Page 64


Page 64
Colorado River problem
Is Part Of,8
Full text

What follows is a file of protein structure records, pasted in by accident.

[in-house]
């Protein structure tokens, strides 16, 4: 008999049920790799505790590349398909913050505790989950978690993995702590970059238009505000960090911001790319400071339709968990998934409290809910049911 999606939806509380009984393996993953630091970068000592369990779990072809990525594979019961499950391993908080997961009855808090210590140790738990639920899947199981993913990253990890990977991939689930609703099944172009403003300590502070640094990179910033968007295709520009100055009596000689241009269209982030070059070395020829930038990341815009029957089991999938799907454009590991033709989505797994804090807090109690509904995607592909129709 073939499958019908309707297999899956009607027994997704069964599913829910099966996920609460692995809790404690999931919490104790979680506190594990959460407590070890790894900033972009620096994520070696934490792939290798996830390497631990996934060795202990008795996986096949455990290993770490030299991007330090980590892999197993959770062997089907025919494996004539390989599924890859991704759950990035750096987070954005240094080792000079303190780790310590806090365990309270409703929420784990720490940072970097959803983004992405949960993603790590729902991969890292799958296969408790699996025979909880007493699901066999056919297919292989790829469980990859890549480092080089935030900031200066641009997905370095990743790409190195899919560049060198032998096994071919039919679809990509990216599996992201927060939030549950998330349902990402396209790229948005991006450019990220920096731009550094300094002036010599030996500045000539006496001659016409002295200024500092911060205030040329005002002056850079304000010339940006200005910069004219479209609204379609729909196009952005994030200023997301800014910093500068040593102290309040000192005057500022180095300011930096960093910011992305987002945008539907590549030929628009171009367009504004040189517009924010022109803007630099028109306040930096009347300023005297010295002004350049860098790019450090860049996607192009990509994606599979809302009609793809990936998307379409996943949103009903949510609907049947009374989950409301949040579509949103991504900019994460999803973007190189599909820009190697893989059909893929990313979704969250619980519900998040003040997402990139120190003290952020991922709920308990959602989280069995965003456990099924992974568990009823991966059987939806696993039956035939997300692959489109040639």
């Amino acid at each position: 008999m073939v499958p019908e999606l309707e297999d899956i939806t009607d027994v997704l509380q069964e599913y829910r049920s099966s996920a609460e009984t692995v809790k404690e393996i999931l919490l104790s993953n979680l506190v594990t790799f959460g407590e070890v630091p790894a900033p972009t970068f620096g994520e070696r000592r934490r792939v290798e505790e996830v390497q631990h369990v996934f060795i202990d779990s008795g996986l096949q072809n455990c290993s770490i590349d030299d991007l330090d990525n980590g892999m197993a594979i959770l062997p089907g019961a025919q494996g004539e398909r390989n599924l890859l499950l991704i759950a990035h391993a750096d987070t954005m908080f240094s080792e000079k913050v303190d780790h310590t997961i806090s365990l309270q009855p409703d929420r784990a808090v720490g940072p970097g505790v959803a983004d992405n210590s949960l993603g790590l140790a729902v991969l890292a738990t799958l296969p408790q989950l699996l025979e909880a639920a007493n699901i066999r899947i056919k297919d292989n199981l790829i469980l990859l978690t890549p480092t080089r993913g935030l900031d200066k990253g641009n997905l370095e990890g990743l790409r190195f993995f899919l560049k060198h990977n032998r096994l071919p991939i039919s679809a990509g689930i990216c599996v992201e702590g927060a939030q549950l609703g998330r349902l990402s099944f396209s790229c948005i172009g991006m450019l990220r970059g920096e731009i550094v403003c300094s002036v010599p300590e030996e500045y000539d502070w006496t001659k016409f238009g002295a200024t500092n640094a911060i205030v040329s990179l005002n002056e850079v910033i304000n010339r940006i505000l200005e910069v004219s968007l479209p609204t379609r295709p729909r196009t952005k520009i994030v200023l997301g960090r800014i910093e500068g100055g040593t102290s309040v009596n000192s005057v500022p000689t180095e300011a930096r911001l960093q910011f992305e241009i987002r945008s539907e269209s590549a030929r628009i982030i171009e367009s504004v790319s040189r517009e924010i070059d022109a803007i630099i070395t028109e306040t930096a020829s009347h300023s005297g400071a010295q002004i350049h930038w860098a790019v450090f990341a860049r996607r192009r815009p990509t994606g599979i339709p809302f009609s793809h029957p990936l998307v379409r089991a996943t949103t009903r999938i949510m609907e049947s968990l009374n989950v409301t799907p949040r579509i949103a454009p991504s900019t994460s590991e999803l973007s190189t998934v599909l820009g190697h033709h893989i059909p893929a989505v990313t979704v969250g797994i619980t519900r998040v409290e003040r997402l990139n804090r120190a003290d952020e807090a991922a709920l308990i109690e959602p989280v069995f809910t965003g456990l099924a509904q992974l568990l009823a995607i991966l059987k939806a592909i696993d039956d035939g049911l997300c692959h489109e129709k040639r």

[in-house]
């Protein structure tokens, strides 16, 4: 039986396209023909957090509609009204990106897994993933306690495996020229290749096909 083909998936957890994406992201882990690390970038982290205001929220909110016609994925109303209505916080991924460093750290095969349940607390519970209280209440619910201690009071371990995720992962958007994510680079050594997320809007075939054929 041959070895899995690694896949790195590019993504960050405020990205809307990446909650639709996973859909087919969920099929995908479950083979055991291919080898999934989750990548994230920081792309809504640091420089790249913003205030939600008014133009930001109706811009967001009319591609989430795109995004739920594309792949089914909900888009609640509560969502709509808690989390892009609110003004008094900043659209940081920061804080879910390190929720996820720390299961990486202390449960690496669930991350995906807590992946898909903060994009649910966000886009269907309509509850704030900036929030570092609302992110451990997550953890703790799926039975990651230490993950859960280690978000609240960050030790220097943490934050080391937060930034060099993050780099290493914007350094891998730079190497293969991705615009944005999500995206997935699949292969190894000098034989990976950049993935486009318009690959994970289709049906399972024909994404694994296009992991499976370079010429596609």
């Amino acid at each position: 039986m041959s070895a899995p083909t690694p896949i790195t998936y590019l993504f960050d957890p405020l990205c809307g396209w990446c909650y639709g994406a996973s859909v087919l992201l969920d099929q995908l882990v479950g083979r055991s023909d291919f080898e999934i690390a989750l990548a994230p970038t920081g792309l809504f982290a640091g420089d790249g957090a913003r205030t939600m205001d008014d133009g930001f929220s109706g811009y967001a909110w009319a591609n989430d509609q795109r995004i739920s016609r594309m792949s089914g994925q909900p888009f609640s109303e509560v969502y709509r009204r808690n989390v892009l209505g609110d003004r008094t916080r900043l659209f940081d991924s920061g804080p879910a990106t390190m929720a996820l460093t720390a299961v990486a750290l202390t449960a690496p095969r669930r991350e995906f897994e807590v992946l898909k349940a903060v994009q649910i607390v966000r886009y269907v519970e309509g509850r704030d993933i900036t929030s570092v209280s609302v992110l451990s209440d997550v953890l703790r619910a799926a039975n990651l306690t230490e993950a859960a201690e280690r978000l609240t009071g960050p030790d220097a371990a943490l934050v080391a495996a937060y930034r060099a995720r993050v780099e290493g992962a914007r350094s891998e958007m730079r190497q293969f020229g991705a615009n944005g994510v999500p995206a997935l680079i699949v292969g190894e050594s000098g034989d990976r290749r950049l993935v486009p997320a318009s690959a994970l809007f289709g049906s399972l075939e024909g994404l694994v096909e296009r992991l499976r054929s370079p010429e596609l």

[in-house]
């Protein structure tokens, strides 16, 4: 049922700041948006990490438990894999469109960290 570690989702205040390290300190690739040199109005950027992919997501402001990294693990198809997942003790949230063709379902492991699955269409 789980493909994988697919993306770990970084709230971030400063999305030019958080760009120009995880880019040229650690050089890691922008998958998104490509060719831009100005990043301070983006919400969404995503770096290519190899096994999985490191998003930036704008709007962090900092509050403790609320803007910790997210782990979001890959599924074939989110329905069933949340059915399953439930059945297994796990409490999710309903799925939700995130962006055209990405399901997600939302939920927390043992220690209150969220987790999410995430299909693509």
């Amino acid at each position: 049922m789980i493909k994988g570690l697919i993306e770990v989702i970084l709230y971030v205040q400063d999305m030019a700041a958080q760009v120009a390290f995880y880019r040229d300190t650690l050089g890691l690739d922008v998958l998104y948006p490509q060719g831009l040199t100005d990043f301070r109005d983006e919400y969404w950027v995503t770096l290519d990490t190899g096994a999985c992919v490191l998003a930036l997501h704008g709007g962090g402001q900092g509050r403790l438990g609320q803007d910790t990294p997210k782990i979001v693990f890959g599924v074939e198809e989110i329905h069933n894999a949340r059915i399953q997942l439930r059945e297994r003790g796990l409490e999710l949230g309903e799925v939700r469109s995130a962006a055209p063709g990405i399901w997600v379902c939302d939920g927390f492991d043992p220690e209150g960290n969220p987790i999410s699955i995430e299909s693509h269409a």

ALLISON ON THE COLORADO RIVER PROBLEM 369 cost to Mexico per acre irrigated for 1922 was $3.13, while in the United States it was $1.09. This is not because Mexico used more water per acre than the United States, but because of the 10% differential allowance for seepage and evaporation in the United States and because the water charge by the District in Mexico was greater than that in the United States until the time the Water Companies were absorbed. The highest rate paid in Mexico for water is $2.08 per sec-ft.; the lowest rate in Mexico is 75 cents per 1,000 cu. m., or $1.83 per sec-ft., both without any allowance for losses. In the United States, the highest rate paid, until the date of absorption of the Water Companies, was $1.70 per sec-ft. It is true that since then this rate has been raised to $2.00 per sec-ft., but the water is delivered to the individual irrigator, eliminating all losses of whatever nature in canal transit; besides this, it is the practice now, and has been for some years, for the District to furnish water on the American side for canal sluicing, washing out alkali lands, and generally for helping out the individual farmer. No such courtesy is now or ever has been extended to the Mexican water user. The cash allowance, besides water, to the Water Companies by the District for 1920, 1921, and 1922, was $202,674.23. As stated in the foregoing, none of the canal systems in Mexico, other than the main canal of the District, is maintained by the District. The amount of the assessment against a Mexican acre is the same or more than the average water assessment of the Mutual Water Companies in the District for the same purpose in the United States. As matters now stand, since the District has absorbed the Mutual Water Companies, to equalize the maintenance and water charges the District should also assume the obligation of maintaining all canals in Mexico. It should pay at the rate of $9.09 per acre for each acre irrigated in Mexico, together with the cost of the dredgers and other operating equipment of the Mexican Canal Companies and should assume the delivery of water to the individual Mexican user in the same manner that it has done with the Mutual Water Companies on the American side. To the water user on the American side, the District, in 1923, paid in cash the sum of $4,724,612 to cover the items of canal systems, equipment, etc. The advantages to the American water user in the present system of selling water by the District to Mexico have never been properly presented by the District. Were the All-American Canal to be built, for instance, and should the District discontinue the usage of its Mexico main canals and the sale of water to Mexico en route, the American water user would not only have the increased bonded debt on his land, created in the financing of such canal, but he would bear the burden of the decreased revenues of the District. The District, in that case, would be identical with a large department store, having all the departments idle except the top floor; in other words, a store supplied with goods and equipment to do business on all ten floors, but only selling and creating a profit on the top floor. The expense of carrying water from the Heading on the river for fifty miles through Mexico, or through an All-American Canal on the American side, without creating any business until

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